• An accomplishment for its Jarmusian qualities: first and foremost a three-part structural film—New Orleans, then prison, then the escape/swamp. Shot in crisp b/w (Robby Muller is the dp from Paris, Texas– the remarkable Kings of the Road, after this he’d do Dead Man, Breaking the Waves, Dancer in the Dark), deadpan ironies, a fish out of water language barrier (Roberto Benigni character) with a meditative and dreamlike editing vibe/atmosphere
  • From Camby NYT “the excitement (of Down by Law) comes from the realization that we are seeing a true film maker at work, using film to create a narrative that couldn’t exist on the stage or the printed page of a novel”
  • scored by John Lurie and songs by Waits- both star in the film
  • Series of tracking shots to Waits’ uniquely poetic music- 3 times before the credits
  • Graffiti on the wall in Waits’ apartment, graffiti in prison, the film reeks of bars, cigarettes and bourbon
  • Garbage art- Wenders an influence—beautiful shot on city streets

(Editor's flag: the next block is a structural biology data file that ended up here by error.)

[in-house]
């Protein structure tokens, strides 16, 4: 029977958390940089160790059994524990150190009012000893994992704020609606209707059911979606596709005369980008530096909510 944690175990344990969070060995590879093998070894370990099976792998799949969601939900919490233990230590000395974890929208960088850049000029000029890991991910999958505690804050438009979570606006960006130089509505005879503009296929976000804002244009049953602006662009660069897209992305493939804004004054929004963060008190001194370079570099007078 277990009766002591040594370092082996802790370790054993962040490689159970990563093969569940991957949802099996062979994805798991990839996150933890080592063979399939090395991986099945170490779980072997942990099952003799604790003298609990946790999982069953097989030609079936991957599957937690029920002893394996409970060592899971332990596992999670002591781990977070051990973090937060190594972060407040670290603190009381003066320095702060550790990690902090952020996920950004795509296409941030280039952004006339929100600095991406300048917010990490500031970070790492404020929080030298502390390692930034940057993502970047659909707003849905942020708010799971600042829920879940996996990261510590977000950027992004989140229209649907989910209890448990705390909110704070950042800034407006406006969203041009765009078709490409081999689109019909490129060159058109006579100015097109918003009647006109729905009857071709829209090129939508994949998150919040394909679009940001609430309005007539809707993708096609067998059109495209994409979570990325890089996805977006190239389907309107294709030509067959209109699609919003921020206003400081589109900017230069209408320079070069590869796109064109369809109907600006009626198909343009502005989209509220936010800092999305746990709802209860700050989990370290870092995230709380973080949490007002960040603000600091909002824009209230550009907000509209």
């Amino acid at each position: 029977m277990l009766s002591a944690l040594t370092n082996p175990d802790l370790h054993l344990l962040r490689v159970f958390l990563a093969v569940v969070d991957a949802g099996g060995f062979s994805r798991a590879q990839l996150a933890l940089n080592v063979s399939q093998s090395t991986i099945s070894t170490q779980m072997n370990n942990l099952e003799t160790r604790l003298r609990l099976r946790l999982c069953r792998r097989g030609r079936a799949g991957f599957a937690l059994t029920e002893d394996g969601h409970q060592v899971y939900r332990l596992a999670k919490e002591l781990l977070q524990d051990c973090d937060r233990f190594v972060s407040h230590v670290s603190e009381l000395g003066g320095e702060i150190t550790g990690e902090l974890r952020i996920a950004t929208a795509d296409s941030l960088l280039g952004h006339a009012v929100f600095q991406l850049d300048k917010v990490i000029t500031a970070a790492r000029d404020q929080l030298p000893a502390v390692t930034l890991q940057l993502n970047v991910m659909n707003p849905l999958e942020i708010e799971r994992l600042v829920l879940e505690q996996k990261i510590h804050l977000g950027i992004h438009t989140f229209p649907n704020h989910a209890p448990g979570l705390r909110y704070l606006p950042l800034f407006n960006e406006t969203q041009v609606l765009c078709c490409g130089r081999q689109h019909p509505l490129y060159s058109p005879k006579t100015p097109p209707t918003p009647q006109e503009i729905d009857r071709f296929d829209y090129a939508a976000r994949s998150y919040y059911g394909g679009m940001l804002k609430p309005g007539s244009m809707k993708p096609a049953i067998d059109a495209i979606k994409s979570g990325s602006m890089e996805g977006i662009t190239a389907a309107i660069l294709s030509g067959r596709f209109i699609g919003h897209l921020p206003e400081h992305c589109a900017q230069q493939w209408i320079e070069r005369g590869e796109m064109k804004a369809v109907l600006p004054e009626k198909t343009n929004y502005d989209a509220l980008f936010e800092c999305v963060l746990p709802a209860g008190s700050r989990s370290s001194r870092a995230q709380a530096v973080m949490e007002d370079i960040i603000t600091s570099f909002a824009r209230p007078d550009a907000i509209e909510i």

monochrome photography by Muller, perfection in the urban squalor garbage art
  • Waits and Lurie as so believable as a down and out DJ and a pimp
  • The jail middle section is a bit of a touch stretch—I could get some crap for this or being accused as a Jarmusch-fanboy but I think Jarmusch wants you to feel the claustrophobia here and wants you to feel that stretch of time even if it’s a bit agonizing
  • The beautiful trees in the swamp could be from Kalatozov’s Letter Never Sent
breathtakingly beautiful use of reflection, trees— wall art
  •  Very Louisiana- city (he’s an urban filmmaker) is so important to Jarmusch (name of his town in Paterson– or Memphis in Midnight Train)
  • He told each scene a beat long- again I believe this is Akerman and Ozu’s influence
  • The finale is sublime- the fork in the road stunner
symmetry — a brilliant ending
  • Must-See